Nothing interrupts a workflow as badly as the dull ache of tendinitis. It's an experience I'm unfortunately all too familiar with. I was three weeks into a tough assignment for a television show. I spent long hours clicking away at a badly adjusted desk with whatever chair I could find. I spent exactly no time thinking about my wrist. Then, one day around lunch break, my wrist began to ache. I dismissed the pain. If you’ve ever suspected you had symptoms of tendinitis, this experience may sound familiar.
The sad fact for most of us is that we don’t think about our bodies until we have actually experienced serious discomfort. The easiest way to avoid long-term issues such as repetitive strain injury, tendinitis, or its close relative, tendinopathy, is understanding its root causes. Knowledge is power so let’s build up your knowledge base!
What Exactly is Tendinitis?
- Tendinitis is swelling or inflammation of the tendons (those thick cords of fiber that attach your muscles and bones)
- Symptoms include: discomfort like a dull ache when you move the affected limb or joint, tenderness in the joint, and mild swelling
- You may have heard it described as: tennis elbow, swimmer’s shoulder, or jumper’s knee
- It is possible to get tendinitis in any of your joints but the ones you (mis)use regularly are most at risk
In this section you learn about the specifics of my old enemy, wrist tendinitis. Much of what is discussed is applicable across different cases although if you’re in doubt make a doctors appointment.
Seven Symptoms of Wrist Tendinitis
1. Discomfort: burning sensations or stabbing sensations that might build to a throbbing ache over time. Pressure on the affected tendon will cause a sharp pain.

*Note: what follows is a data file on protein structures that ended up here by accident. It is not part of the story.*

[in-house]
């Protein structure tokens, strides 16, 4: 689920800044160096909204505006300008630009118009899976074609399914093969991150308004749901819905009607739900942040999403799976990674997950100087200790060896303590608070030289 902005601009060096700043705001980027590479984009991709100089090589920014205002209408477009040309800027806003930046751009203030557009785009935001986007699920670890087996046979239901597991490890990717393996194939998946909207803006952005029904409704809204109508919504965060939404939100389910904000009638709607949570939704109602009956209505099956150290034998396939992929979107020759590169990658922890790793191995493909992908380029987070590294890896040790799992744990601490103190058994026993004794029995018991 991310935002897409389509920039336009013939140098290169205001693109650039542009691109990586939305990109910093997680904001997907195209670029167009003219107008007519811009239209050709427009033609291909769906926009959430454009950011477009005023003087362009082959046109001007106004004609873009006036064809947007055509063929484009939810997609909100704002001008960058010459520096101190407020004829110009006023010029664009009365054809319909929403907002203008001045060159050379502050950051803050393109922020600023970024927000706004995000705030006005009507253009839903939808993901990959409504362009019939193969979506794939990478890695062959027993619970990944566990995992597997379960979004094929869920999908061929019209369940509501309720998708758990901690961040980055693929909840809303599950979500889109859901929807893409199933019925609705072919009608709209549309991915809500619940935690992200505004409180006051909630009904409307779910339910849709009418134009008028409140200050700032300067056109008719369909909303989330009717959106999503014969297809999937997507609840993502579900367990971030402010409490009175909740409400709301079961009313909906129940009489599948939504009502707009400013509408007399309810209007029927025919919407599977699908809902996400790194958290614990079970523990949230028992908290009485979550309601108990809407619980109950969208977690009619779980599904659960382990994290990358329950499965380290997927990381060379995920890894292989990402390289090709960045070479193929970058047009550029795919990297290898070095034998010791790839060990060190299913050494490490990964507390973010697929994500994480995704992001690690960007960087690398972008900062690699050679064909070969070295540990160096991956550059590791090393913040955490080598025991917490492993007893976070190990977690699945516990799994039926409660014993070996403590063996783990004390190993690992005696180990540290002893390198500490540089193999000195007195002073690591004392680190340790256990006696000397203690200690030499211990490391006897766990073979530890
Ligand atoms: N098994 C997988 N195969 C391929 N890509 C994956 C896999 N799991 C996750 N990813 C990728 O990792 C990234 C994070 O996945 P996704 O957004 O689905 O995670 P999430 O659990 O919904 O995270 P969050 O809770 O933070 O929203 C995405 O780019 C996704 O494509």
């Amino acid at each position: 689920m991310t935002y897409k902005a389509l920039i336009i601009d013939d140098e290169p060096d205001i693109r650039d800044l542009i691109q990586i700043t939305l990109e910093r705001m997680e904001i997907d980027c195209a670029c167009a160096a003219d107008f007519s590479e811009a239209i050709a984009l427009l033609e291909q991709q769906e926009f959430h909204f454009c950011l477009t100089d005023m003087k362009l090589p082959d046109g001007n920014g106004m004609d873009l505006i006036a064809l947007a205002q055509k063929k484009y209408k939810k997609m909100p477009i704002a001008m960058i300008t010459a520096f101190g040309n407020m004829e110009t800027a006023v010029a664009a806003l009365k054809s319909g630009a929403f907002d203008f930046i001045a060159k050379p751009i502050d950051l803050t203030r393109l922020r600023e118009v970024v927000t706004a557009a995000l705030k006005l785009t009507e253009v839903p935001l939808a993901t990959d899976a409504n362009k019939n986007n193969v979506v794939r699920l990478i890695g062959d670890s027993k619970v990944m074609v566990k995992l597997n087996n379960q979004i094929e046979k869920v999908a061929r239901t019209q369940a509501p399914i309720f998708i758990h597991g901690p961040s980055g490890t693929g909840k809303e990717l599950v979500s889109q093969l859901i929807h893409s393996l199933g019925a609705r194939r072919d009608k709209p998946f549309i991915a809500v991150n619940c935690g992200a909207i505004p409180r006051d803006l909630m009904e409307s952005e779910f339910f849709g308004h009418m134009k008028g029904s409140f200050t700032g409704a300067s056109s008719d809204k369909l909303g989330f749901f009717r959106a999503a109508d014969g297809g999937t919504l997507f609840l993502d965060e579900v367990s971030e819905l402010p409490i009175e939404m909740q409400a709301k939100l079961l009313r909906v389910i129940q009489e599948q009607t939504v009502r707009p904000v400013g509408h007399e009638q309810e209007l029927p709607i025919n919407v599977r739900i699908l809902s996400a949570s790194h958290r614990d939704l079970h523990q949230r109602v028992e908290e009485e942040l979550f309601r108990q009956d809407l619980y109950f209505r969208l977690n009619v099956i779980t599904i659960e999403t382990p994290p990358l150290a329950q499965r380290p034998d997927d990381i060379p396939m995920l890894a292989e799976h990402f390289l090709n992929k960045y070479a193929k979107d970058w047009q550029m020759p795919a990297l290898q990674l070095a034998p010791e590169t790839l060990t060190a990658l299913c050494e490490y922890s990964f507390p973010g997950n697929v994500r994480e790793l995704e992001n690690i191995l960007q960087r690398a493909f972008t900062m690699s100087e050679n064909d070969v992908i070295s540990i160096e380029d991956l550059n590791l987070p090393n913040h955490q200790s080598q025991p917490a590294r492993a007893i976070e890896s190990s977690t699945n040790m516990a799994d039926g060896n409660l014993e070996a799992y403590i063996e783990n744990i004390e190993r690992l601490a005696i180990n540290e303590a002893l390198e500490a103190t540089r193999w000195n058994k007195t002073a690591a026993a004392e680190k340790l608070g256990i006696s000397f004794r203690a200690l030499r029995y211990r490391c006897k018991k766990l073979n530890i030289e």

2. Weakness: physical activity of the arm will be affected and you may be weakened by the discomfort. You won’t be able to manage the same levels of weight as before the tendinitis occured. Lifting heavy objects, pushing up on armrest or even just typing can trigger discomfort.
3. Swelling: irritated tissue near the wrist will swell the joint making it harder to move through a range of motion. This swelling may extend to the forearm or hand if your muscles are affected. 4
4. Muscle Fatigue/Cramps: Muscles in the forearm may cramp as they help compensate for the wrist’s lack of movement.
5. Tearing: You may hear a ‘popping’ or ‘cracking’ sound as you move the wrist. This comes from tendons moving against muscle.
6. Numbness: In some cases an affected tendon can pinch or irritate a nerve close by leading to a loss of sensation. This often happens in one or more fingers and can be an indicator of Carpal Tunnel Syndrome.
7. Depression or Anxiety: Decreases in pain tolerance can lower mood overall whilst increasing irritability and stress. Anticipation of irritation from physical activity can make people feel anxious and frustrated.
Now you are informed of the general outlook of tendinitis and the symptoms to look out for we can take a look at some of the other health conditions that overlap and are often confused with tendinitis. We’ll start with a wrist problem almost as common (although not as severe) as tendinitis; the repetitive strain injury.
Repetitive Strain Injury vs Tendinitis
What is a repetitive strain injury and how is it different from the tendinitis we defined in the last section? Think of repetitive strain injury as an umbrella term for several pain sources in the wrist:
Three Most Common Causes of Repetitive Strain Injury in the Wrist
1. Carpal Tunnel Syndrome: A painful issue that comes from compression of a nerve as it passes through the wrist.
2. Wrist Tendinitis: Swelling of the tissues (tendons) connecting muscle to bone in the wrist.
3. Wrist Bursitis: Stemming from the inflammation of small fluid sacks in the wrist joint sitting between tendon and bone to help lubricate movement.
Although it may feel like your wrist, we’ve left ‘smart phone elbow’ (cubital tunnel syndrome) off the list. Personally, my phone is the first thing I check in the morning and the last thing I turn off at night. I’d like to blame that on having family in other time zones but it’s probably just a symptom of being a millennial. Infinite scrolling and tapping on phones and computers means that nerves in the arm can become trapped, compressed, and irritated. This pressure leads to numbness, elbow discomfort, and cramps in the fingers (mostly thumb) as well as wrist. All of this combined is just one more reason to try and limit your phone time to three hours or less a day!